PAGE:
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15th Nephrology,Renal Medicine & Renal Care , will be organized around the theme “New advances for the treatment in the field of Nephrology”
NEPHROLOGY ASIA 2020 is comprised of keynote and speakers sessions on latest cutting edge research designed to offer comprehensive global discussions that address current issues in NEPHROLOGY ASIA 2020
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Nephrology is a branch of medical science that deals with function and diseases of the kidneys. The kidneys are paired retroperitoneal organs that lie at the level of the T12 to L3 vertebral bodies. The kidney has a fibrous capsule, which is surrounded by pararenal fat. The kidney itself can be divided into renal parenchyma, consisting of renal cortex and medulla, and the renal sinus containing renal pelvis, calyces, renal vessels, nerves, lymphatics and perirenal fat. The renal parenchyma has two layers: cortex and medulla. The renal cortex lies peripherally under the capsule while the renal medulla consists of 10-14 renal pyramids, which are separated from each other by an extension of renal cortex called renal columns. The kidneys serve important functions, including filtration and excretion of metabolic waste products (urea and ammonium); regulation of necessary electrolytes, fluid, and acid-base balance; and stimulation of red blood cell production. They also serve to regulate blood pressure via the renin-angiotensin-aldosterone system, controlling reabsorption of water and maintaining intravascular volume.
- Track 1-1Nephrology & renal studies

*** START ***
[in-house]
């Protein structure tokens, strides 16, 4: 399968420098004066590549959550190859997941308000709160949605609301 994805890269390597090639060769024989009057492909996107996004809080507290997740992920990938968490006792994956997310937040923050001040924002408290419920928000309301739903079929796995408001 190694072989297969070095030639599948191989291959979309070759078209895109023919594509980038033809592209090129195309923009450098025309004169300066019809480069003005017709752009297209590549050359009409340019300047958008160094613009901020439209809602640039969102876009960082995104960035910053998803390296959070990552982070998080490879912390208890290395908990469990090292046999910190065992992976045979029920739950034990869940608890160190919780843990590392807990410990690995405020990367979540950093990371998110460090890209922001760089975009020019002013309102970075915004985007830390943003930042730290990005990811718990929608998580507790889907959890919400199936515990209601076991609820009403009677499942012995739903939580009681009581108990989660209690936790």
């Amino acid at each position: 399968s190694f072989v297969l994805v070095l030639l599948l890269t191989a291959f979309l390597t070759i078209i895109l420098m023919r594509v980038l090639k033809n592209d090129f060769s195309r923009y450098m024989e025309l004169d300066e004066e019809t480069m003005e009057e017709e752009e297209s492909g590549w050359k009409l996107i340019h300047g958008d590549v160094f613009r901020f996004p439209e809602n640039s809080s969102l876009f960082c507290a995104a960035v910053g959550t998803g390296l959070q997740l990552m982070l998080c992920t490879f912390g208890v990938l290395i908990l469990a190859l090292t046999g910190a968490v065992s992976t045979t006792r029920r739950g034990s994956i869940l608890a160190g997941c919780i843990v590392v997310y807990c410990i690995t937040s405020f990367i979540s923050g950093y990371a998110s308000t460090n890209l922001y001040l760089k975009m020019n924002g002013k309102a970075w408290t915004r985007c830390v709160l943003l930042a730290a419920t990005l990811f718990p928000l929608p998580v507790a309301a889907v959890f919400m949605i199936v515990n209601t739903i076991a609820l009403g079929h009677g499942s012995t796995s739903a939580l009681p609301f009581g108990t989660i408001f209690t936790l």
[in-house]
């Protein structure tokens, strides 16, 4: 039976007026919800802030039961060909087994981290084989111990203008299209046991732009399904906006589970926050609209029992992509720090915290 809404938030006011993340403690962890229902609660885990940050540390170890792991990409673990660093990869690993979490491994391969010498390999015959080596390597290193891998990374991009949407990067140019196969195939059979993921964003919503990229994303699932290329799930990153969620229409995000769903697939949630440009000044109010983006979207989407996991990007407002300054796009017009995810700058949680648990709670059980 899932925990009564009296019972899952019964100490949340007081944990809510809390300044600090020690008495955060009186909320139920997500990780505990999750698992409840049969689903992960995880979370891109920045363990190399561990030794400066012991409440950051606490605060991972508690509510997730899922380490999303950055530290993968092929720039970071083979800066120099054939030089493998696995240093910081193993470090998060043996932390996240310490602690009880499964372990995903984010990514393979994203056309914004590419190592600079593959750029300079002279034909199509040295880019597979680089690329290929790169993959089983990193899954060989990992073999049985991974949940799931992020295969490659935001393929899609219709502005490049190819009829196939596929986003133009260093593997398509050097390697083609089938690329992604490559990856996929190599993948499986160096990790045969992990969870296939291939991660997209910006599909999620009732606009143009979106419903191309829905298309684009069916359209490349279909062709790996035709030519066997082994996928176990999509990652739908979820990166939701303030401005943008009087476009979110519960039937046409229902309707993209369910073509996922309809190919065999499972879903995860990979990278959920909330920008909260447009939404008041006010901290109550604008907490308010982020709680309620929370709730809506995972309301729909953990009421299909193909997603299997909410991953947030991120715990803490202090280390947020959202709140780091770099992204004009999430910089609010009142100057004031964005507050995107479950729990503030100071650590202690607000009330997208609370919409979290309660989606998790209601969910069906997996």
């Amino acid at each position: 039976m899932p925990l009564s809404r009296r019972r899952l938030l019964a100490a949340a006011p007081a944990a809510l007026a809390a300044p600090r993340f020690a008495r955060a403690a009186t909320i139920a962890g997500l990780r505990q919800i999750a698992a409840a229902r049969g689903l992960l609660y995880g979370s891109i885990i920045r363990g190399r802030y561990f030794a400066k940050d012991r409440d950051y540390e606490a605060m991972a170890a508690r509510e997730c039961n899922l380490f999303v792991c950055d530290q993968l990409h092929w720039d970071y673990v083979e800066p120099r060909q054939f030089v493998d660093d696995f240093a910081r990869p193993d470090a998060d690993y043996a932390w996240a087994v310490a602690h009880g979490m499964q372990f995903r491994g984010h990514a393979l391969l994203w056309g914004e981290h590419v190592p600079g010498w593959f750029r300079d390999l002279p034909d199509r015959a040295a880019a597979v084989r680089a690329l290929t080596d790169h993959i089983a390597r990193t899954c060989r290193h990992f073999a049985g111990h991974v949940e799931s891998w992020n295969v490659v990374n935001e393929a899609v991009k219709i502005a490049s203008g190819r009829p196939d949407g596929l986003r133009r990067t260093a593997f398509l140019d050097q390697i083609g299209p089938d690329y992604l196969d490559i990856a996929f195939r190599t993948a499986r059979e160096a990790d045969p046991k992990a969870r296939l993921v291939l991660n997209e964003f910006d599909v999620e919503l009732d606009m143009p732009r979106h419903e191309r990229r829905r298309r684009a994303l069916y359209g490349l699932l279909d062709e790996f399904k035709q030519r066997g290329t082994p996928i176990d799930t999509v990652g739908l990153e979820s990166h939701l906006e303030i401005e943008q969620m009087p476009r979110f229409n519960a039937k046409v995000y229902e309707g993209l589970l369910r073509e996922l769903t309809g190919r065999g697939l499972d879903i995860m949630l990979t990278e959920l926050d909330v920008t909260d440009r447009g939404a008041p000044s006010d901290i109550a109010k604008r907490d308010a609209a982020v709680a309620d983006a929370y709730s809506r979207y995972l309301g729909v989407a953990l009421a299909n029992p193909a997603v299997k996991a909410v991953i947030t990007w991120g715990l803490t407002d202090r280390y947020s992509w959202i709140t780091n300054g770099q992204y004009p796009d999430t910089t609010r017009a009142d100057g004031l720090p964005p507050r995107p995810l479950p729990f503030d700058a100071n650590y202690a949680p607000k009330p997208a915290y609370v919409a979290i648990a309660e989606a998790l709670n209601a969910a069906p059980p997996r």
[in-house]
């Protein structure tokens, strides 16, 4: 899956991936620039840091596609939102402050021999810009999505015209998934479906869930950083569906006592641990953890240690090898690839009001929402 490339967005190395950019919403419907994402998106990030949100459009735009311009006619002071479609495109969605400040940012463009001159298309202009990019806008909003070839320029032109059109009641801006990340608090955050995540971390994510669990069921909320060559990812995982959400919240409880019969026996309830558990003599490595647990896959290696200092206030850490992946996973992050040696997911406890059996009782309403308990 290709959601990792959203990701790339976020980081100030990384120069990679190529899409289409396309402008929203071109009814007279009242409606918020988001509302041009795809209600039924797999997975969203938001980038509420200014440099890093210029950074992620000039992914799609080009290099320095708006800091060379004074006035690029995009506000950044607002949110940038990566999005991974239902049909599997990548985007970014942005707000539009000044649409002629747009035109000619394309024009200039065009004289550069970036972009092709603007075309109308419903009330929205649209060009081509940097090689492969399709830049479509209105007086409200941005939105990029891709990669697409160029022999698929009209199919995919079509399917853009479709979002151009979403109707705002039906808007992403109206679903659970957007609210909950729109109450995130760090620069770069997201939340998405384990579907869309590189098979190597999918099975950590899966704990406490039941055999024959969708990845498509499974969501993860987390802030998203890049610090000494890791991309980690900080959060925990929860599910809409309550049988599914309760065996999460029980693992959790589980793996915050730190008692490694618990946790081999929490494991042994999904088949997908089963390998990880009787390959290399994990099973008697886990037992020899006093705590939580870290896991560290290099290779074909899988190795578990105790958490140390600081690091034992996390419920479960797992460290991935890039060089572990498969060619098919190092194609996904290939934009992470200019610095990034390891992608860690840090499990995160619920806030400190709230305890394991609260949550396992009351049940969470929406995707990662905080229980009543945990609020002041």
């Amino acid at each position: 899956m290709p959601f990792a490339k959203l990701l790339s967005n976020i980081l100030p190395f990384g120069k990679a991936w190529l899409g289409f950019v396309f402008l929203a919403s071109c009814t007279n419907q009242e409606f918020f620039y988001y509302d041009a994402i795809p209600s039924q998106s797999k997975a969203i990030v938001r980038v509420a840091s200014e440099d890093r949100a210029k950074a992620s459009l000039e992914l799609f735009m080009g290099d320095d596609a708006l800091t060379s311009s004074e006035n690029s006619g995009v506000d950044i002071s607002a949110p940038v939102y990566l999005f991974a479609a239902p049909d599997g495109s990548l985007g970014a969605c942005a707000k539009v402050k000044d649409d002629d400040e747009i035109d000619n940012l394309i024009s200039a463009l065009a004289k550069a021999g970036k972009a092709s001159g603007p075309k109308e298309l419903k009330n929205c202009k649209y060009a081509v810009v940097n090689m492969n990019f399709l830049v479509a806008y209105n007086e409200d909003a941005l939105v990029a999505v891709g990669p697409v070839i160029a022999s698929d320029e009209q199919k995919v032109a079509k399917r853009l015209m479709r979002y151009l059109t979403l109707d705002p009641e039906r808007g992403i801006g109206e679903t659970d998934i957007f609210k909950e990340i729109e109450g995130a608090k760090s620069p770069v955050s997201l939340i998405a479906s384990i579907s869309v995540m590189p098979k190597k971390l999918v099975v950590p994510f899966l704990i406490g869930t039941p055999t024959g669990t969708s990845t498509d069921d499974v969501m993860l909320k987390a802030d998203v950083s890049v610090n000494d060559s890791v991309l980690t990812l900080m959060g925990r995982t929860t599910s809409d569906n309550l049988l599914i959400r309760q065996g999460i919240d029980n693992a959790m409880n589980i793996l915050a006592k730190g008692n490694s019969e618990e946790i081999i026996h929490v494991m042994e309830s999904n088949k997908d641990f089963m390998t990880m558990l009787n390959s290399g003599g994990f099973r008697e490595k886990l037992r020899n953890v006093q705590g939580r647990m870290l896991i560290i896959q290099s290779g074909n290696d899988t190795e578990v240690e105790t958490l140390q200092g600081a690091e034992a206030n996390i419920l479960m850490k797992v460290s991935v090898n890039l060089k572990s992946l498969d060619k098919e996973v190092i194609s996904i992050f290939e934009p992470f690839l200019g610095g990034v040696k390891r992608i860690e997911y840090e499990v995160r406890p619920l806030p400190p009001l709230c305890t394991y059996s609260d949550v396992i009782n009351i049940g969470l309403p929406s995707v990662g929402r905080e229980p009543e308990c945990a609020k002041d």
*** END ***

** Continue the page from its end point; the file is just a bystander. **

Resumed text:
- Track 1-2Renal histopathology
- Track 1-3Advances in nephrology
- Track 1-4Pelvic kidney
- Track 1-5Artificial kidney
Kidney transplantation is typically classified as deceased-donor or living-donor transplantation depending on the source of the donor organ. Living-donor renal transplants depending on the source of the donor organ. Are further characterized as genetically related (living-related) or non-related (living-unrelated) transplants, depending on whether a biological relationship exists between the donor and recipient.
- Track 2-1Renal transplantation in obese patients
- Track 2-2Kidney Biopsy
- Track 2-3Proteinuria
- Track 2-4Living donors of kidney
- Track 2-5Post-transplant lympho-proliferative disorder
- Track 2-6Transplantation rejection
- Track 2-7Kidney transplantation recipients
- Track 2-8Peritoneal dialysis
Renal nutrition is concerned with the special nutritional needs of kidney patients. Renal nutrition is concerned with ensuring that kidney patients eat the right foods to make dialysis efficient and improve health. Dialysis clinics have dieticians on staff that who help patients plan meals. Standard guidelines are: eating more high protein foods, and less high salt, high potassium, and high phosphorus foods. Patients are also advised on safe fluid intake levels. The purpose of medical nutrition therapy (MNT) for chronic kidney disease (CKD) is to maintain good nutritional status, slow progression, and to treat complications.